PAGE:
What does hunger look like in your school district?

WASHINGTON (WUSA9) - Food insecurity, a condition that affected 13.1 million U.S. children in 2015, is the limited or uncertain availability of nutritionally adequate and safe food. 

RELATEDIMPACT: Feeding Our Children

About 84 percent of low-income, food-insecure households with school-age children partook in the USDA's National School Lunch Program, the agency reported.

A family of four with an annual income of $45,510 is eligible for reduced-price lunches and an annual income of $31,980 is eligible for free meals under the Federal Register's Child Nutrition Programs: Income Eligibility Guidelines. "Income" is considered before tax deductions. 

To apply for free and reduced lunches, fill out a school meal application from your school or district. 

Here are the percentages of children on free and reduced price school meals in each school district:

Alexandria-                    60% of 15,200 students across 16 schools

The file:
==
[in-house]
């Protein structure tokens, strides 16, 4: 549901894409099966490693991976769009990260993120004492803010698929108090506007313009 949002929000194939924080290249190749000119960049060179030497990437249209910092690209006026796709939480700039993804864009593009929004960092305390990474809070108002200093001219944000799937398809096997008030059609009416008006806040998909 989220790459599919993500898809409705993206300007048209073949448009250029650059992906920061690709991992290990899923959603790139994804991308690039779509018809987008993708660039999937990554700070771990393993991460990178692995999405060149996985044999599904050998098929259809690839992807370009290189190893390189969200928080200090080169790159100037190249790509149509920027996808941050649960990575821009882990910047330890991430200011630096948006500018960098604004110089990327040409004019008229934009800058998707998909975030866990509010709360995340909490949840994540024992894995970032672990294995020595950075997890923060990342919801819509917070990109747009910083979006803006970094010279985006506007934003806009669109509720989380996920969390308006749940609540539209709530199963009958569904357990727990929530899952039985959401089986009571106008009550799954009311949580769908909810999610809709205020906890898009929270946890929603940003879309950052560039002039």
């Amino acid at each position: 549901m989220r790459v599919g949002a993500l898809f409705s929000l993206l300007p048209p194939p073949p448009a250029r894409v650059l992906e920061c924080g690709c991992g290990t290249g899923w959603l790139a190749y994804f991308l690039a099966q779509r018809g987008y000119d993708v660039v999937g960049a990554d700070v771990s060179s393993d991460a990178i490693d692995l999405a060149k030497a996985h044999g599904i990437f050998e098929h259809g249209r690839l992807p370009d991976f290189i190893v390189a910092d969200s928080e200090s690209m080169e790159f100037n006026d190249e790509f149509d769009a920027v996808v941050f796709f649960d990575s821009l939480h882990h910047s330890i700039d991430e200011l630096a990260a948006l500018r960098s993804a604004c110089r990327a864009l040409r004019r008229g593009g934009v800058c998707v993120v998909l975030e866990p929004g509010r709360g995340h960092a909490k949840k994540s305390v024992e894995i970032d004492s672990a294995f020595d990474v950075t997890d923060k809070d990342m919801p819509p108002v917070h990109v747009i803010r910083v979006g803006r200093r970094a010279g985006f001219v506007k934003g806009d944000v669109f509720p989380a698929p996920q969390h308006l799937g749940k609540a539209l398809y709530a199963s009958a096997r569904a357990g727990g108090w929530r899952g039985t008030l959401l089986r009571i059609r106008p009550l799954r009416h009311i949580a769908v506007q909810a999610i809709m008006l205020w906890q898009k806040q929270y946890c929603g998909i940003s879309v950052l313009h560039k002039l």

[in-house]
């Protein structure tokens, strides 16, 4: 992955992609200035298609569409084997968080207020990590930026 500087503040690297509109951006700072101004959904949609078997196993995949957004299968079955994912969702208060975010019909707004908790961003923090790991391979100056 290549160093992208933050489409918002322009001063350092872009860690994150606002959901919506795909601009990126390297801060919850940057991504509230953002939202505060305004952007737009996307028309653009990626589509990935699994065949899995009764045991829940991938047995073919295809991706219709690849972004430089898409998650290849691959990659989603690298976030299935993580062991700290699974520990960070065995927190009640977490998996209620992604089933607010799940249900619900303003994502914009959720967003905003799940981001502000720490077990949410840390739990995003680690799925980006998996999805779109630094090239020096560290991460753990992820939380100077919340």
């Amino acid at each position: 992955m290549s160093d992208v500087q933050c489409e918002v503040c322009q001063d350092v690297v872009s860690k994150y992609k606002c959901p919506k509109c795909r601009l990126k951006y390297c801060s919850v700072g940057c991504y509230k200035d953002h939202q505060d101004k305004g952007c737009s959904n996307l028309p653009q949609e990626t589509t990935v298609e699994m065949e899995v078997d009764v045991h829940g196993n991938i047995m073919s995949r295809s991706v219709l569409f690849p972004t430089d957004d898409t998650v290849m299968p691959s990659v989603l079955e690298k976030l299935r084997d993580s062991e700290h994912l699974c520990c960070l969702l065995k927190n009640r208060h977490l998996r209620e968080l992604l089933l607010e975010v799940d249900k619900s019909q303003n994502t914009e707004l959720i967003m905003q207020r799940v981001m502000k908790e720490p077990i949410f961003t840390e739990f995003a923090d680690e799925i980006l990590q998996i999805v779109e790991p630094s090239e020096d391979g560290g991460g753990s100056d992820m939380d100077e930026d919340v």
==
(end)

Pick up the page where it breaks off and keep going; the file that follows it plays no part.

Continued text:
Anne Arundel-              32% of 81,508 students across 126 schools 

Arlington-                      30% of 26,348 students across 33 schools 

Charles-                         36% of 26,390 students across 36 schools 

District of Columbia-    76% of 48,439 students across 115 schools 

Fairfax-                          28% of 189,000 students across 268 schools 

Frederick-                      27% of 41,413 students across 66 schools 

Howard-                         22% of 55,395 students across 75 schools

Loudoun-                         17% of 78,000 students across 89 schools 

Montgomery-                35% of students 159,606 across 207 schools

Prince George's-          62% of 131,731 students across 208 schools 

Prince William-            40% of 90,686 students across 96 schools 

Stafford-                       29% of 27,060 students across 30 schools 

© 2017 WUSA-TV


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